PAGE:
The smart script features some amusing one-liners, and the film offers plenty of juicy gore scenes while playing around with the template established by Jaws. The film got a hefty international release by Warner Brothers and found plenty of admirers on TV (even with its evocative scope compositions lopped in half). So far the Australian DVD is best way to go; the film was slightly trimmed of some spewing blood shots in its native country, and while the extra footage slipped into some of the Warner prints, it's missing on the remastered anamorphic version used for the R4 issue as well as the less decked-out Region 2 Anchor Bay UK release. The cheaper Region 4 wins by including the extra shots as bonus material and for also including a new documentary, "Jaws on Trotters," which features pretty much everyone from the film except for Harrison talking about its creation and the elaborate special effects. However, Harrison does pop up along with cinematographer Dean Semler for a few audio recollections about the film, probably recorded via telephone. You also get the trailer and a still and poster gallery.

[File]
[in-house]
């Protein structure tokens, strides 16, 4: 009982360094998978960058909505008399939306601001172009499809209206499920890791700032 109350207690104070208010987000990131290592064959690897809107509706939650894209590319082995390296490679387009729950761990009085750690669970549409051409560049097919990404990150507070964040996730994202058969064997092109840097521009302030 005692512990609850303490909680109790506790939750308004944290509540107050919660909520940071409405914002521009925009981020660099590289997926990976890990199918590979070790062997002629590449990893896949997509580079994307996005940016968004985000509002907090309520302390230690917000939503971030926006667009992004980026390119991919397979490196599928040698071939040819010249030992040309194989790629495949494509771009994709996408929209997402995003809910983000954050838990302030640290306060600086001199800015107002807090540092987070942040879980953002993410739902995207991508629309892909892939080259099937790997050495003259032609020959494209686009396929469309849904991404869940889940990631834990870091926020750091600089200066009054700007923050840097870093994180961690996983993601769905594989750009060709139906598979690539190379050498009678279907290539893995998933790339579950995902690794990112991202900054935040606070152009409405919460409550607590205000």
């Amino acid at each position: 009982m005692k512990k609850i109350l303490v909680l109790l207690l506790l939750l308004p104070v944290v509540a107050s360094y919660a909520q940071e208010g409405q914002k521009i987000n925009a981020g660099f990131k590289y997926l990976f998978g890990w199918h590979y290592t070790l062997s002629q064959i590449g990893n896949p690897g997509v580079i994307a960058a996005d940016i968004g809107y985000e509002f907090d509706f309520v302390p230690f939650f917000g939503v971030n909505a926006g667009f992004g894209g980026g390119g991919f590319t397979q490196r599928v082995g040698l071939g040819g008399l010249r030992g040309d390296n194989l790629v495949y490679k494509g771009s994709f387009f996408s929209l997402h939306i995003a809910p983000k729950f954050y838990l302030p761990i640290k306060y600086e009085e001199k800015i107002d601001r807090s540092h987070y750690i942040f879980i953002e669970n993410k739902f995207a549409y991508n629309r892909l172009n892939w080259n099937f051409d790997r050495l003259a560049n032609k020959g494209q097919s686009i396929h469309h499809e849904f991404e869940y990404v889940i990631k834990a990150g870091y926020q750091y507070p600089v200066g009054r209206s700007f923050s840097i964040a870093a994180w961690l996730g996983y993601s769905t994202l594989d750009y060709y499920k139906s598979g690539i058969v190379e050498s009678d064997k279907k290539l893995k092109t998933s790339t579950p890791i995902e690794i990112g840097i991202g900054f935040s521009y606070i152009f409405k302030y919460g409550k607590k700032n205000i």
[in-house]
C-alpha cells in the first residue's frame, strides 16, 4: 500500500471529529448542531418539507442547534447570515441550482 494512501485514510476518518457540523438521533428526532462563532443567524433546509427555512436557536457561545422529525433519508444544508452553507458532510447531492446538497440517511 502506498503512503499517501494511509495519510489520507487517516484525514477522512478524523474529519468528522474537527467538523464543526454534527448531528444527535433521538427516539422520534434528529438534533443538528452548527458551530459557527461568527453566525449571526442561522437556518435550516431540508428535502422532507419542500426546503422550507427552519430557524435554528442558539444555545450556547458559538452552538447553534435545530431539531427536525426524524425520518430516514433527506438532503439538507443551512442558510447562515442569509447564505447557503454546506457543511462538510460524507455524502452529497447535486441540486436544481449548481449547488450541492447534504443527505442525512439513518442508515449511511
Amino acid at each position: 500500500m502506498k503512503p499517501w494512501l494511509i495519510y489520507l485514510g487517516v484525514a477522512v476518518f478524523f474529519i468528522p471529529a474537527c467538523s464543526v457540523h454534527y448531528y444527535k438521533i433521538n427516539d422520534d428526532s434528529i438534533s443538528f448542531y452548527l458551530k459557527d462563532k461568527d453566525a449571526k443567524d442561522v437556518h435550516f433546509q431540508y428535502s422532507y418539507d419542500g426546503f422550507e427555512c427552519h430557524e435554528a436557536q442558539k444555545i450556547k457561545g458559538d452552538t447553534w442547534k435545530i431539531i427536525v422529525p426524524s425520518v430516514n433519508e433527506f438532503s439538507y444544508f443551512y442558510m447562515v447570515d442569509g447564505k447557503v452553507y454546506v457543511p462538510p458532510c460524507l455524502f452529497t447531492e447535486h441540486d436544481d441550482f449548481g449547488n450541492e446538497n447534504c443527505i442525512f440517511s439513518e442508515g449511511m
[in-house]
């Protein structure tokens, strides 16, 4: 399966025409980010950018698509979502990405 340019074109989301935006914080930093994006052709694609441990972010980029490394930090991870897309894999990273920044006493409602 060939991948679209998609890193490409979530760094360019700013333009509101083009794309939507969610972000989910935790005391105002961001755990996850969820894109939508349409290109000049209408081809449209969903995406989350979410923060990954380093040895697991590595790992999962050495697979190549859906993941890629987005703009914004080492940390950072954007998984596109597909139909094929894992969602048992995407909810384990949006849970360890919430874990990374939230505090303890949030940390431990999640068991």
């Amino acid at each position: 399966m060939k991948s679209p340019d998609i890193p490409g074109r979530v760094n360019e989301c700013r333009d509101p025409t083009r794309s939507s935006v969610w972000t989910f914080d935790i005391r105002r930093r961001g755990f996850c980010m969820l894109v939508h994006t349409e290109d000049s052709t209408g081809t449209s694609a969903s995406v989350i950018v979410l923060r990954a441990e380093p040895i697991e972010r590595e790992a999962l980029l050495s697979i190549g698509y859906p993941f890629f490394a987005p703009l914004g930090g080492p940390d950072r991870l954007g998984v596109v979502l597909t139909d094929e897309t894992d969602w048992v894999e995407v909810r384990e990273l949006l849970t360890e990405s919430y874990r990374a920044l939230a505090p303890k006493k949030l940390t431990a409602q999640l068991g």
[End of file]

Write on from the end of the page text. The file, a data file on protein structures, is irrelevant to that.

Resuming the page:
Want to explore more? Check out more Aussie cult titles:
Attack Force Z
Bad Boy Bubby
The Cars That Ate Paris / The Plumber
Dead End Drive-In
Fantasm / Fantasm Comes Again
The Last Wave
The Long Weekend
Mad Max Beyond Thunderdome
Man of Flowers
Marauders / Defenceless / Sensitive New Age Killer
The Night, The Prowler
Picnic at Hanging Rock
The Quiet Earth
The Road Warrior
Unfortunately, some key films briefly available on Region 4 DVD are now virtually impossible to find, but if you get the chance, also keep an eye out for Alvin Purple, Alvin Rides Again, Last of the Knucklemen, High Rolling, The Odd Angry Shot, and Petersen.